CIMMARON OIL v. Schlumberger Well Services, Inc., 88 B.R. 103 (N.D. Tex. 1988)

US District Court for the Northern District of Texas - 88 B.R. 103 (N.D. Tex. 1988)
July 25, 1988

88 B.R. 103 (1987)


No. CA 3-86-1623-R.

United States District Court, N.D. Texas, Dallas Division.

January 8, 1987.

As Revised July 25, 1988.

*104 Herbert J. Gilles, Palmer, Palmer & Coffee, Dallas, Tex., for plaintiff.

William E. Swart, Ruth Abboud Cross, Arter, Hadden & Witts, Dallas, Tex., for defendant.


BUCHMEYER, District Judge.

This bankruptcy appeal presents one issue: whether for purposes of setting aside preferential transfers made within 90 days of the filing of bankruptcy, 11 U.S.C. § 547(b) a payment made by check takes place (i) when the check is delivered to the creditor, or (ii) when the check is actually honored by the bank on which it is drawn.

This opinion holds that, under 11 U.S.C. § 547(b), a payment made by check does not occur until that check is actually presented to and honored by the drawee bank.

1. The Facts

Cimmaron Oil Co., Inc. ("Cimmaron") filed a voluntary petition for relief under Chapter 11 on July 10, 1981.

On April 10, 1981, Cimmaron had delivered a check in the amount of $30,092.52 to Schlumberger Well Services ("Schlumberger"); this check was presented to Cimmaron's bank on April 17, 1981, and was paid on that date. On April 22, 1981, Cimmaron had delivered a $21,585.79 check to Schlumberger, and this check was honored by Cimmaron's bank on April 27, 1981.

In the bankruptcy proceedings, Cimmaron claimed that both payments which totalled $51,678.31 should be set aside as preferences under § 547(b).[1] In response, Schlumberger argued that:

(1) the evidence did not establish that Cimmaron was insolvent when either payment was made;
(2) the check for $30,092.52 was delivered to it on April 10, 1981, so the payment of that amount did not take place within 90 days of the filing for bankruptcy.

The bankruptcy court ruled against Schlumberger on both points thereby voiding the $51,678.31 as preferential payments under § 547(b) and this appeal resulted.

2. The Law

In Texas, the delivery of a check does not give the payee any vested interest in the funds held by the bank on which the check is drawn. Tex.Bus. & Comm.Code Ann. art. 3.409 (Vernon Supp.1984-85). Accordingly, In re Quality Holstein Leasing, Inc., 46 B.R. 70, 72 (Bkrtcy.N.D.Tex.1985), holds that "payment by check does not occur until the check is honored by the drawee bank."[2]Quality Holstein also emphasizes that:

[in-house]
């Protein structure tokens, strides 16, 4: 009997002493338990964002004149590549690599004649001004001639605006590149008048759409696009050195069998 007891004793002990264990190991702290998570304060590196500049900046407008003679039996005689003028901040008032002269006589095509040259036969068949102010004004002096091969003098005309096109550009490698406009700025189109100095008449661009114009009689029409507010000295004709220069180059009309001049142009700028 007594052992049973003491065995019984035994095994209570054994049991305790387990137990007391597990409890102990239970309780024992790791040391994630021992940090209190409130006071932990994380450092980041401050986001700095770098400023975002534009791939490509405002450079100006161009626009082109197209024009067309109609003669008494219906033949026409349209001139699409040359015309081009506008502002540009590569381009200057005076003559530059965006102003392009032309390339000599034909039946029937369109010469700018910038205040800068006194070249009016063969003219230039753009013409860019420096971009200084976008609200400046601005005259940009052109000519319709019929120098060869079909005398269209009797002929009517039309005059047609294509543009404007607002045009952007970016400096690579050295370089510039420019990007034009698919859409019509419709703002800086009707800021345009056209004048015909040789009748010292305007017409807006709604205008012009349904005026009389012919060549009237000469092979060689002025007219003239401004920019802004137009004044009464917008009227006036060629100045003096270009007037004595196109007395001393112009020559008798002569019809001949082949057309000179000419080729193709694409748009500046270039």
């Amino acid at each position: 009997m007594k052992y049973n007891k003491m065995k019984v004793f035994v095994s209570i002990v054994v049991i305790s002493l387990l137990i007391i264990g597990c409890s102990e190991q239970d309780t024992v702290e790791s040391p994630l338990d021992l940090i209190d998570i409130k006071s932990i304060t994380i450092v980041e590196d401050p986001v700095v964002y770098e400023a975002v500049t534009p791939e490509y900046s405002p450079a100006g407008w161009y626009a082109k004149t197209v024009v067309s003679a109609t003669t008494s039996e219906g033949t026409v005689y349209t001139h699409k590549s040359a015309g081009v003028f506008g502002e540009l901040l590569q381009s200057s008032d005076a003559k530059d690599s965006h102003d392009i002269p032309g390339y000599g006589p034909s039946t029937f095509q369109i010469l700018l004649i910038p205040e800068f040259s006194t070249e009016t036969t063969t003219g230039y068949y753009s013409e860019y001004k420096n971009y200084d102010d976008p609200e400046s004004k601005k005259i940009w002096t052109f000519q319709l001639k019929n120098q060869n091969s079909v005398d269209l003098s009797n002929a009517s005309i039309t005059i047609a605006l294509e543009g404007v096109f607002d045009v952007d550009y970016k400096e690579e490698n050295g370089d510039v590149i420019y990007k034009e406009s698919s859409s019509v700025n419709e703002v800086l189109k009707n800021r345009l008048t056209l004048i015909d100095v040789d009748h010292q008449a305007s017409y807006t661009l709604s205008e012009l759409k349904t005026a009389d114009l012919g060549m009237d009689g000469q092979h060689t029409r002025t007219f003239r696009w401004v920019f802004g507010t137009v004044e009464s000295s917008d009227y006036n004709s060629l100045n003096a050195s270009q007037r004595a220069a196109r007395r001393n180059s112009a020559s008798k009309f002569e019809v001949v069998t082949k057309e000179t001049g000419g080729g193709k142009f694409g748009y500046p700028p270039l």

"Since the funds in the drawee bank could have been garnished by a creditor on a simple contract prior to the honoring of the check by the bank on March 20, 1981, the transfer was not complete for preference purposes until that date. Fitzpatrick v. Philco Finance Corp., 491 F.2d 1288, 1293 (7th Cir. 1974); In re Duffy, 3 B.R. 263, 265 (Bankr.S.D.N.Y. 1980); Klein v. Tabatchnick, 610 F.2d 1043, 1049 (2nd Cir.1979); In re Super *105 Market Distributors Corp., 25 B.R. 63, 64-65 (Bankr.D.Mass.1982).

In contrast, Shamrock Gulf Co. v. Richcraft, Inc., 680 F.2d 645 (9th Cir., 1982) does hold that the date of delivery of a check is the date on which payment is complete.[3]

Schlumberger also argues that Cimmaron was not insolvent when the $51,678.31 was paid. However, under 11 U.S.C. § 547(f), a debtor is presumed to be insolvent during the 90 days-period immediately preceding the date the bankruptcy petition is filed. Schlumberger's only attempt to rebut this presumption is its contention that the testimony of Gary P. Olson, who became President of Cimmaron in September 1981 that Cimmaron was insolvent at the time of the payments to Schlumberger was "inconsistent" and used book value of Cimmaron's assets, an "incompetent measure of solvency." This contention is without merit because the bankruptcy court simply found the Cimmaron witness to be credible and because the bankruptcy court's fact findings (that Cimmaron was insolvent in April of 1981) are not "clearly erroneous." In the Matter of Emerald Oil, 695 F.2d 833 (5th Cir.1983); Fed.R.Civ. P. 52(a); Bankr.Rule 8013.

For these reasons, the bankruptcy court correctly found that the $51,678.31 payments to Schlumberger were preferences, and should be set aside, under § 547(b). Accordingly, the findings and conclusions and judgment of the Bankruptcy Court are AFFIRMED.


[1] Under 11 U.S.C. § 547(b), the debtor must establish that the transfer was (a) for the benefit of a creditor, (b) on account of an antecedent debt, (c) made while the debtor was insolvent, (d) made within 90 days of filing for bankruptcy and (e) allowed the creditor to receive a greater recovery than would have been received had the transfer not been made and had a bankruptcy liquidation occurred. 4 Collier, Bankruptcy § 547.01 (15 ed. 1986).

[2] See also In re Matter of Advanced Glove Mfg. Co., 25 B.R. 521, 524-525 (Bkrtcy.E.D.Mich. 1982); In re Navdain, Inc., 32 B.R. 875, 878 (Bkrtcy.E.D.Penn.1983); In re Morton Shoe Companies, Inc., 36 B.R. 14 (Bkrtcy.D.Mass. 1983).

[3] It is also undisputed that, with respect to the $21,585.91, both the delivery of it (April 22, 1981) and the payment by Cimmaron's bank (April 27, 1981) took place within 90 days from the date of filing of bankruptcy (July 10, 1981).